Review – Overlord

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War as a setting has long been an effective backdrop to tell a cinematic story. Films such as Saving Private Ryan, Full Metal Jacket and many more have told incredible war time tales. The struggle and conflict of these time periods seems to be a favorite for many filmmakers to revisit. Set during World War 2 on the eve of D-Day, the new release Overlord puts a new twist on the genre as it depicts a group of American soldiers on a mission behind enemy lines, encountering horrifying Nazi experiments in the process. Directed by Julius Avery and produced by J.J. Abrams’ Bad Robot, this is a war movie that bends history and offers an action/horror experience for the ages.

Overlord is a modern day B movie with the budget to go the distance. It takes a setting that we are all familiar with and injects it with an element of shock and awe. Our protagonists are put up against not only the Third Reich itself but also experimented Nazi soldiers. On paper, this is a truly absurd concept, and in some ways is so in the film. However, it is the serious intent that this movie carries that makes it as fantastic as it is. We grow to care about the main characters first, because we spend time with them before the horror is introduced. Within this, the picture allows us to feel completely immersed in the war time scenario, much like the more standard war films before it. With the stage set and the characters established, the alternative history of Overlord can take place. And it does so with glorious effectiveness.

A movie like this can go very wrong. It can fall into schlock territory very fast and soon your film is just a joke (not in a good way). The crazy aspects of Overlord are used perfectly as they are played straight, for the most part, with only a touch of cheesiness. Scary and violent in many places, the villains are depicted as a terrifying obstacle for our heroes. Any over-the-top elements or scenes are restrained enough to be taken seriously while still being fun and smile inducing at times. The tone is consistent throughout, touching on horror tropes only when it needs to. It is this commitment to a particular direction that makes the picture immensely enjoyable. It is a undoubtedly ludicrous but also believable in a way that positions you right alongside the characters.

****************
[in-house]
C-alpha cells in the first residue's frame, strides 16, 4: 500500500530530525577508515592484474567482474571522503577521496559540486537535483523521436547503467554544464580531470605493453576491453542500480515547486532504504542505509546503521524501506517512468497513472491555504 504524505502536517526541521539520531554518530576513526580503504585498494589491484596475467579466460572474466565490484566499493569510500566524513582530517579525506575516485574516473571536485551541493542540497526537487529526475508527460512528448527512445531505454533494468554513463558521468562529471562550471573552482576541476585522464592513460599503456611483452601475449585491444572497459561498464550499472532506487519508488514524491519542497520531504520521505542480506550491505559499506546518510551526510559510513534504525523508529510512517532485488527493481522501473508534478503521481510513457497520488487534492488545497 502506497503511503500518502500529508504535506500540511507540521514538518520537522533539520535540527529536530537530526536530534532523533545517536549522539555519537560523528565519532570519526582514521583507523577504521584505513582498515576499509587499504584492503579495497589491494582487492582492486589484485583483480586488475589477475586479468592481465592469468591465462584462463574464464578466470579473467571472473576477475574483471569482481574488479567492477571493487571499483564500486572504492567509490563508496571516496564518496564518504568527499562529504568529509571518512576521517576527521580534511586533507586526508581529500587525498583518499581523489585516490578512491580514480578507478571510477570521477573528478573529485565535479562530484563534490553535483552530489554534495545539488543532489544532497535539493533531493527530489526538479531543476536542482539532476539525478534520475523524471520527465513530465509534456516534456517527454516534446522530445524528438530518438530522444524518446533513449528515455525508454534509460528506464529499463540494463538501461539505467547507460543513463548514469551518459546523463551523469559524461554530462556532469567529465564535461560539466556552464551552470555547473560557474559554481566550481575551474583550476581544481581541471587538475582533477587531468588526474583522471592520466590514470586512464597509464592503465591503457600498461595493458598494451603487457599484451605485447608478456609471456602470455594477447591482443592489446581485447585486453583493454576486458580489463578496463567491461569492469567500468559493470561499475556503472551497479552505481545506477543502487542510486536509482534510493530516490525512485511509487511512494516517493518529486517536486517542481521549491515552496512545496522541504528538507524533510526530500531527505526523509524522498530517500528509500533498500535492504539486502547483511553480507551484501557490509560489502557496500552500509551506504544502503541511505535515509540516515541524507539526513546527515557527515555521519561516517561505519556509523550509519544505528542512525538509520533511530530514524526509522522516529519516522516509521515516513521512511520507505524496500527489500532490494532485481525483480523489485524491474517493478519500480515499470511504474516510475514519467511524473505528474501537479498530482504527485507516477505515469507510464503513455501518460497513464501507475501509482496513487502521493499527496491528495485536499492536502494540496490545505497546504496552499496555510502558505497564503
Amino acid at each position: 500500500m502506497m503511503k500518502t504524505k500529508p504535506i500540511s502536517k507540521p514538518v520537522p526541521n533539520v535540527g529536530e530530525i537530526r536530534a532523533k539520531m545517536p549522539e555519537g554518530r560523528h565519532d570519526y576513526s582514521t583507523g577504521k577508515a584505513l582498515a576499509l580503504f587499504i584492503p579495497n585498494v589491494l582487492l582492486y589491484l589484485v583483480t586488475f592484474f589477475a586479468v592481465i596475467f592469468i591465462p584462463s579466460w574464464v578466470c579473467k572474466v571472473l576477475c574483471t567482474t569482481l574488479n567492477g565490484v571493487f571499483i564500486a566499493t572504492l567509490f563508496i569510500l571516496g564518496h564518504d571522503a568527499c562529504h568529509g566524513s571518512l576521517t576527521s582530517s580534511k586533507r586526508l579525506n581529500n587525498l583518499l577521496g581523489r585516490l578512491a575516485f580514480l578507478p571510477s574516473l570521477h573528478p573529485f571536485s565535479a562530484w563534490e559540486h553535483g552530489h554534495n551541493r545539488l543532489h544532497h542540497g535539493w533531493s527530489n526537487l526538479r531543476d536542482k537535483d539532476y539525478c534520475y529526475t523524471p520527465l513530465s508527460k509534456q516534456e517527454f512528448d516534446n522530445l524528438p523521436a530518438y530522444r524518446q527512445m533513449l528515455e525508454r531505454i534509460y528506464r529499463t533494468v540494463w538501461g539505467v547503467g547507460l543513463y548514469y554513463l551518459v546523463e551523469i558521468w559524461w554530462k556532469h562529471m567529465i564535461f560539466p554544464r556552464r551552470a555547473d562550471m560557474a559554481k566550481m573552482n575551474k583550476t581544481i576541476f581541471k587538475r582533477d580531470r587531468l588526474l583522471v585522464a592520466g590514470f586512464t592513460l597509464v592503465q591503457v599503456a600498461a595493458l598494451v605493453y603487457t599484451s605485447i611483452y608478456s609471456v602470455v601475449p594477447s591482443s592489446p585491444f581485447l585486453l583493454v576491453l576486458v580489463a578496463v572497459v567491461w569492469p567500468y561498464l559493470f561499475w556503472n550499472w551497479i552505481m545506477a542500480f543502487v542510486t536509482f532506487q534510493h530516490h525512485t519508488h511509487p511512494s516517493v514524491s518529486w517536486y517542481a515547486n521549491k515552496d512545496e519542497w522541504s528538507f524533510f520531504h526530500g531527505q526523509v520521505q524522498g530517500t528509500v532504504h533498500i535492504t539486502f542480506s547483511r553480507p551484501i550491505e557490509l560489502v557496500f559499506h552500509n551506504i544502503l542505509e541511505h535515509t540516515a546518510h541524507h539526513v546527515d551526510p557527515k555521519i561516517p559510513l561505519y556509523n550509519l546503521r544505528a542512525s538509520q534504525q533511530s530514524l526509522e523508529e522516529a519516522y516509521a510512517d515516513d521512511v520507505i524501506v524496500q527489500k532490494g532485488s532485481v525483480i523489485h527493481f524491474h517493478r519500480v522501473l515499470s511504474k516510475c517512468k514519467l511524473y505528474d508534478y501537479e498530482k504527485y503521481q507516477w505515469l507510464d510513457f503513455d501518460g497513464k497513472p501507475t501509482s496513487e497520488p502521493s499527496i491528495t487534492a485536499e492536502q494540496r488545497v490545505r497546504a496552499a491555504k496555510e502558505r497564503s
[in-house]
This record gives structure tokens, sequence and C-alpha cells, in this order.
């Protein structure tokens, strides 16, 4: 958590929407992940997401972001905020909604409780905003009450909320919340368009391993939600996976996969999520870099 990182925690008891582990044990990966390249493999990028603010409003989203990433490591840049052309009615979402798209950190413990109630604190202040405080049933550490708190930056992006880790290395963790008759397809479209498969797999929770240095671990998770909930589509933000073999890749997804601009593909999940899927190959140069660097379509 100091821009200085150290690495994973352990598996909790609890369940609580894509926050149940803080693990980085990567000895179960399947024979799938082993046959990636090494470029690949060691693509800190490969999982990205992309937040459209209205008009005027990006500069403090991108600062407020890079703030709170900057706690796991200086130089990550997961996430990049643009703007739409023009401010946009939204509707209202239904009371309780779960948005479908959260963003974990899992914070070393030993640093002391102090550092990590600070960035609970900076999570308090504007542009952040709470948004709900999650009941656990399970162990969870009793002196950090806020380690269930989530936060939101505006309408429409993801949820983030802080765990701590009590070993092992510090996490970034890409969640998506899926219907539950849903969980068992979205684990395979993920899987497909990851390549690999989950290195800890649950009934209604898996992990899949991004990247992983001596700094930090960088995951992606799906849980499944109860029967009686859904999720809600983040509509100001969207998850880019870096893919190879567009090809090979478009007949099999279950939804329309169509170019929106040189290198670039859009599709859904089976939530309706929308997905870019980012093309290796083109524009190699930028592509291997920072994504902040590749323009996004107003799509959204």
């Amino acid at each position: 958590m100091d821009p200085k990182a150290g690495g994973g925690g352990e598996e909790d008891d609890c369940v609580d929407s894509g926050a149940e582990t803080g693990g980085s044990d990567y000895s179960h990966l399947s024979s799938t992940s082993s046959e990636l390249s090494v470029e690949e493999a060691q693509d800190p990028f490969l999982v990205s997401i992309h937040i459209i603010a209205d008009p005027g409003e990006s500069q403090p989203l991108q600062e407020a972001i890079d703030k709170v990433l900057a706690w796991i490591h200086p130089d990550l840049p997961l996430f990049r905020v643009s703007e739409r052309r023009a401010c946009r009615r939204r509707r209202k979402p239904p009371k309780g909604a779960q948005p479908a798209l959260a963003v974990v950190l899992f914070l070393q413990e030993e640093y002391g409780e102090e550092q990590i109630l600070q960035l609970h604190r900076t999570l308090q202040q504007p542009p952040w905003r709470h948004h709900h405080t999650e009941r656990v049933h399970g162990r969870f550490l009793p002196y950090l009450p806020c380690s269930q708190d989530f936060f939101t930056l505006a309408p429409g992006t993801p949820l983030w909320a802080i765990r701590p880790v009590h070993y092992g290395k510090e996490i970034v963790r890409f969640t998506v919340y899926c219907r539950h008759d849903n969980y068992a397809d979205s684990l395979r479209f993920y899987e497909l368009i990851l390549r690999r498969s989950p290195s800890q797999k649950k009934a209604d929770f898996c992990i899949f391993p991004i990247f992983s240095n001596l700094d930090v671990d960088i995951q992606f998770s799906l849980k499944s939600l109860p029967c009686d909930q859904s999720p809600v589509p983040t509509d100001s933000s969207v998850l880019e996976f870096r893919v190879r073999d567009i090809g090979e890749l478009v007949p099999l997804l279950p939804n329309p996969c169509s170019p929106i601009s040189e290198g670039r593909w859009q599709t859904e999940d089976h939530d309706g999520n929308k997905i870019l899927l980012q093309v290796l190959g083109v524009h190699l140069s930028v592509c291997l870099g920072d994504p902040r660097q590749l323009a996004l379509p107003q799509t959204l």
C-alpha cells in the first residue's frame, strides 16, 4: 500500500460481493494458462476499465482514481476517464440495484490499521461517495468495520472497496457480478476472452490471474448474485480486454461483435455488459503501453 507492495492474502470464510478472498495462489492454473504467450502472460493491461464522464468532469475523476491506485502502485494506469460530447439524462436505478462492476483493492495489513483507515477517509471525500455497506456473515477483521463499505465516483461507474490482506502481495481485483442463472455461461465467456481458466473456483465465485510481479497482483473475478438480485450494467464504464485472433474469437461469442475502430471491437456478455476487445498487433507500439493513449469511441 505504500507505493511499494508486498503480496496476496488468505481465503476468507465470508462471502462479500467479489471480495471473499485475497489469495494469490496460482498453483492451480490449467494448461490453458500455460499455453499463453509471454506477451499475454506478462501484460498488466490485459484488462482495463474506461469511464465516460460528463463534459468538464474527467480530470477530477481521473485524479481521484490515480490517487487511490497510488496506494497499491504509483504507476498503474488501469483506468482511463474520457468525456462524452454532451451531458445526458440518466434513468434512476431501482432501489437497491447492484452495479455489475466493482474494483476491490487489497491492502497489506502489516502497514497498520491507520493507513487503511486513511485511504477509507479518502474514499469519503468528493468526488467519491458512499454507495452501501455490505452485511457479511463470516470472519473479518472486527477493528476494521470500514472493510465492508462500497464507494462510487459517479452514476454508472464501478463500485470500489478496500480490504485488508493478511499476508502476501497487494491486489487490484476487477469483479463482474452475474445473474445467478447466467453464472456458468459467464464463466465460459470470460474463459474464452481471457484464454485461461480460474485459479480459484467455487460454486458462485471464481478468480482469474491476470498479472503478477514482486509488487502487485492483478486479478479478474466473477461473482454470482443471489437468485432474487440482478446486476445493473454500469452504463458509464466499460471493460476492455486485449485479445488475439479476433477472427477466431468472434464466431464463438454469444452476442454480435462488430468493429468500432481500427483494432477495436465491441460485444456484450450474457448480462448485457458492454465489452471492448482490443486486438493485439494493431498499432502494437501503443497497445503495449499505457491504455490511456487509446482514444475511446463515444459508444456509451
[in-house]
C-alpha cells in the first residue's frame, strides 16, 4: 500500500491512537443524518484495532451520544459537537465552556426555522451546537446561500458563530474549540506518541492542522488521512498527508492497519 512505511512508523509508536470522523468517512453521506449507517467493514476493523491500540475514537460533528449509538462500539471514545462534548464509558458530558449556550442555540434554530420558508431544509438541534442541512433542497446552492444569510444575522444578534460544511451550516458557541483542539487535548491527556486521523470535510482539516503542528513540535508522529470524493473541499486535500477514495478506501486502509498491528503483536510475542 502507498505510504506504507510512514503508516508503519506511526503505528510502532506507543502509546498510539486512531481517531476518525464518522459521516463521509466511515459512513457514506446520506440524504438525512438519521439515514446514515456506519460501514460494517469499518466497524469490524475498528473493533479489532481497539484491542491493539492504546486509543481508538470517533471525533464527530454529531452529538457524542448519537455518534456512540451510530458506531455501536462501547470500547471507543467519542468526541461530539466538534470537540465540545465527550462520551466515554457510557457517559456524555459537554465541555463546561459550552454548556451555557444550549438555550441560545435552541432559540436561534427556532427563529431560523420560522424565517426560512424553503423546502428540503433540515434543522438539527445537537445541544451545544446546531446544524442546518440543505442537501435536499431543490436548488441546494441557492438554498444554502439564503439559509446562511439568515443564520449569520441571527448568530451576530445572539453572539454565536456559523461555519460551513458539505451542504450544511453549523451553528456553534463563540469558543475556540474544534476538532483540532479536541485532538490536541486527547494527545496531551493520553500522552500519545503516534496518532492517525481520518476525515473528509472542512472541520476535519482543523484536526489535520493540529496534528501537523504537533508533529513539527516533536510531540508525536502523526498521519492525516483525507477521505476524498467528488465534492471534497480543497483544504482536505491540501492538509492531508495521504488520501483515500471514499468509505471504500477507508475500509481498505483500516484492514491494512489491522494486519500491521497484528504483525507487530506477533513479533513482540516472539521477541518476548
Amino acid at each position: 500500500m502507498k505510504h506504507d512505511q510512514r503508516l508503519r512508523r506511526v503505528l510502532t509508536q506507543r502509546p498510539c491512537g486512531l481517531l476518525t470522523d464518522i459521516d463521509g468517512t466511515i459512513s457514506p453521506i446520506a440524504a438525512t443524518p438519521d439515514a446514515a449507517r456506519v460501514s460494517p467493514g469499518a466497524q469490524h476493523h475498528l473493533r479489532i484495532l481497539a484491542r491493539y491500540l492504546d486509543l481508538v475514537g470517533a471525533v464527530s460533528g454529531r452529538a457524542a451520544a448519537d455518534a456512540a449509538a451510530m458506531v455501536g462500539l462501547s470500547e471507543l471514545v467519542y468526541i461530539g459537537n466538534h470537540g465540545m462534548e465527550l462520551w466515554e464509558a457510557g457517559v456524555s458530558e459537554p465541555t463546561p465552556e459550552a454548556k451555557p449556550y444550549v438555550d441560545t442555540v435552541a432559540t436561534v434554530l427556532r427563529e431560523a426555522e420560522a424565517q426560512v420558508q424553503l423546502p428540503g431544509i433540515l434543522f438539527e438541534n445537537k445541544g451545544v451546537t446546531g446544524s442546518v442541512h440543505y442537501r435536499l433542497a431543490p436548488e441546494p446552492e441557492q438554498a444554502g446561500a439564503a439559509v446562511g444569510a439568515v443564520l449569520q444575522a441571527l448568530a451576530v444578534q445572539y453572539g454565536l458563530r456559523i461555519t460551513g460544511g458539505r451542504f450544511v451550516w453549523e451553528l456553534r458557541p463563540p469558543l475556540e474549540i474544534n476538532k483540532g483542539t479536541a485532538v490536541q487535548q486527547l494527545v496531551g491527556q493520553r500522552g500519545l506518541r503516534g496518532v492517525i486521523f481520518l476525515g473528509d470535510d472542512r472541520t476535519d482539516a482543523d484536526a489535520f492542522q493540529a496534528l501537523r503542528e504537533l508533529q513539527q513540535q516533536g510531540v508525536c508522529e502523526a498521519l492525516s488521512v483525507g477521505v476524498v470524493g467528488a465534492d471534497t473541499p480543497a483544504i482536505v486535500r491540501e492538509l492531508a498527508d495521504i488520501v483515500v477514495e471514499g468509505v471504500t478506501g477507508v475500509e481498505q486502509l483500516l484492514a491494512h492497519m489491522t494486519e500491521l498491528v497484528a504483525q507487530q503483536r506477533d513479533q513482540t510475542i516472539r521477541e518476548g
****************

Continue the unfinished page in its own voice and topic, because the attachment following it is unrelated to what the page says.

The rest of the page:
The actors playing these characters deliver good performances throughout. Without them, the movie wouldn’t work as well as it does. Jovan Adepo is fantastic as the audience surrogate Ed Boyce, as is Wyatt Russell as tough as nails Corporal Ford. Mathilde Ollivier and John Magaro round out the cast as Chloe and Tibbet, both putting on solid performances. When these individuals stumble into the twisted science projects, you believe what they are experiencing. This is a credit to not only the acting on display but also the grounded nature that the script positions the film in.

Overlord is a wonderful glimpse into an action and terror filled World War 2. Its take on alternative history is tremendously told in a way that is restrained when it needs to be and bonkers when the occasion calls for it. It works on multiple levels as you are left not only connecting with the characters but also thrilled from the action and scared from the horror. Perhaps some may wish that it was more over-the-top, but I feel that would make it a lesser a film. It is a war story, action flick and zombie picture all blended into one perfectly toned movie. This is a release that I enjoyed exceedingly and one that I can confidently say is a highlight of 2018’s cinematic releases.